Bulky waste trial is welcomed - Julie Howell, Coordinator, Peterborough Green Party

Local Green Party member  Julie Howell attending a litter pick at Beckingham with  Jonathan Bartley EMN-160111-154924009
Local Green Party member Julie Howell attending a litter pick at Beckingham with Jonathan Bartley EMN-160111-154924009
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Green Party co-leader Jonathan Bartley visited Orton last November to call for a fly tipping ‘amnesty’ to help residents dispose of unwanted bulky items without fear of fees or fines.

Peterborough Green Party supports all efforts to end the blight of fly tipping, so we warmly welcome the city council’s recent announcement that it will trial free bulky waste collections across our city.

Free collections and local drop off points for bulky items never succeed in stamping out fly tipping completely but are appreciated by residents who don’t drive or are too busy and would otherwise struggle to get their larger items to the recycling centre.

For some residents, however, particularly those who are older or disabled, it doesn’t matter if the drop off point is the recycling centre or a lorry at the end of the road: if you don’t have the physical ability to lift the item you need to get rid of, and don’t know who to ask for help, there is a chance your friendly local rogue tradesman may give you a hand for £20 and dump your items in the street or closest farmer’s field.

This is a critical problem that our council must now address. If you are elderly, live alone and your partner has recently died, how do you dispose of the reclining arm chair he used to sit in? You may know the answer to this question (call 01733 747474), but many older people who live by themselves do not and need that information so they won’t fall prey to fly tippers.

Our council may have become accustomed to dealing with residents at arms-length, and no longer understands how to deliver the services we need to keep Peterborough tidy.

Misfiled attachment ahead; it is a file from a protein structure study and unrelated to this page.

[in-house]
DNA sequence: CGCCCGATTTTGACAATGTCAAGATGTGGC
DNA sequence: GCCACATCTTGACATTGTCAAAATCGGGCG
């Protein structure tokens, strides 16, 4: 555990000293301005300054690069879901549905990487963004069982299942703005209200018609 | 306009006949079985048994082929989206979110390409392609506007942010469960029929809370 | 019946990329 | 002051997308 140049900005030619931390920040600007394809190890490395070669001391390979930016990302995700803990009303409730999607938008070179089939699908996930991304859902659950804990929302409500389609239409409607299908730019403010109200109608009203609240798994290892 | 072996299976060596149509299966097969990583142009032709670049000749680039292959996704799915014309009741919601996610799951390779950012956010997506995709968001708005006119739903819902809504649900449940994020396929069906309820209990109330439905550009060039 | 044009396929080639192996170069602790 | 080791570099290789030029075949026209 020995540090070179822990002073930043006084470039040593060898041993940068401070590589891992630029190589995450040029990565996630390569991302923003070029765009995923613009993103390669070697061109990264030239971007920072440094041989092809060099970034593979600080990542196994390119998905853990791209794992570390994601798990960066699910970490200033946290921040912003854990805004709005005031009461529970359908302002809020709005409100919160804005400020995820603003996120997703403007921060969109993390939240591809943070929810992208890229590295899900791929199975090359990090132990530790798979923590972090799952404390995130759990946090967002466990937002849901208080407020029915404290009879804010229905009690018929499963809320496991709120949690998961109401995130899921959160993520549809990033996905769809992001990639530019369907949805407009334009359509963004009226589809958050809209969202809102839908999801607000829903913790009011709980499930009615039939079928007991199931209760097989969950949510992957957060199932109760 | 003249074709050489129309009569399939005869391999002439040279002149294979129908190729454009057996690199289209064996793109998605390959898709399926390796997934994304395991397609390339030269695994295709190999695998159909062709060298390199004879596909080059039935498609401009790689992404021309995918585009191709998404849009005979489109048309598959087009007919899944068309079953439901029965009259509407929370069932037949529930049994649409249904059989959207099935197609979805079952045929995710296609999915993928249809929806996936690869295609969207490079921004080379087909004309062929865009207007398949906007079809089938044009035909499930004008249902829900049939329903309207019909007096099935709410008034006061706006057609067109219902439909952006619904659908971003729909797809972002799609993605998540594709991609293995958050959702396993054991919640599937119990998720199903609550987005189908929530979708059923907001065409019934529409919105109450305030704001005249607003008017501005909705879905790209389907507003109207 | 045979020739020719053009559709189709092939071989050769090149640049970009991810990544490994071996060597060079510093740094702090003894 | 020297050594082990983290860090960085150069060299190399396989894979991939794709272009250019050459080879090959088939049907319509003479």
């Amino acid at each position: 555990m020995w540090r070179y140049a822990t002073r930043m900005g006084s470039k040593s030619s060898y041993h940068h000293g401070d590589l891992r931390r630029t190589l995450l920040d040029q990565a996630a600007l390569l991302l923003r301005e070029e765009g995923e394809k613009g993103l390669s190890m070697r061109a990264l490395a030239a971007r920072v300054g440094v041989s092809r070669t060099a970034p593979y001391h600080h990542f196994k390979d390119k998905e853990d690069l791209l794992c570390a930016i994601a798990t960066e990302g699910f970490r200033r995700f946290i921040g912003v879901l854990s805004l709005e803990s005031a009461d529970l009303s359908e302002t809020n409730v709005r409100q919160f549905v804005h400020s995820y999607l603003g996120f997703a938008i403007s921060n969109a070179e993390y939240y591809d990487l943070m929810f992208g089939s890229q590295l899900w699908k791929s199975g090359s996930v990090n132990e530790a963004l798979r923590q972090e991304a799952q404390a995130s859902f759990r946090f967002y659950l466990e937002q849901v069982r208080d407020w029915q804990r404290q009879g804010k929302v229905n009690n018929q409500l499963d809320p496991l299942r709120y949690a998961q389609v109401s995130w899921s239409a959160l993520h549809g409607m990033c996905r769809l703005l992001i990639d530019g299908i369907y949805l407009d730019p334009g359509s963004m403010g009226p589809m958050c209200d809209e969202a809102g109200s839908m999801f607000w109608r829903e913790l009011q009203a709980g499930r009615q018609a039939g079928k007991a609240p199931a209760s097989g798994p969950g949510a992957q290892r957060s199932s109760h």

At the heart of the matter is communication, and lots of it, through channels that local residents actually use, concisely and clearly and often and over a sustained period. We hope the council has budgeted for communication because we desperately want this trial to succeed.

It seems there may be a communications crisis inside our council too.

We were recently contacted by a resident who has paid for brown bin collection yet the bin is never emptied. Some residents were still waiting for their Christmas tree to be collected from the kerb- side in March! And time and again we hear from residents who have reported fly tipping to the council but weeks later it still hasn’t been cleared up.

Sometimes this is because the rubbish is on private or housing association land for which the council isn’t responsible, but this is of no comfort to residents.

We know that fly tip attracts more fly tip. We need our council to put in place robust policies so that rubbish is removed quickly, wherever it’s dumped.

We hope that this council trial is a big success. However, it will only succeed when residents are helped to understand how it works and council staff are primed to help. After all, communication is a two way street.

Pictured: Julie Howell with Jonathan Bartley.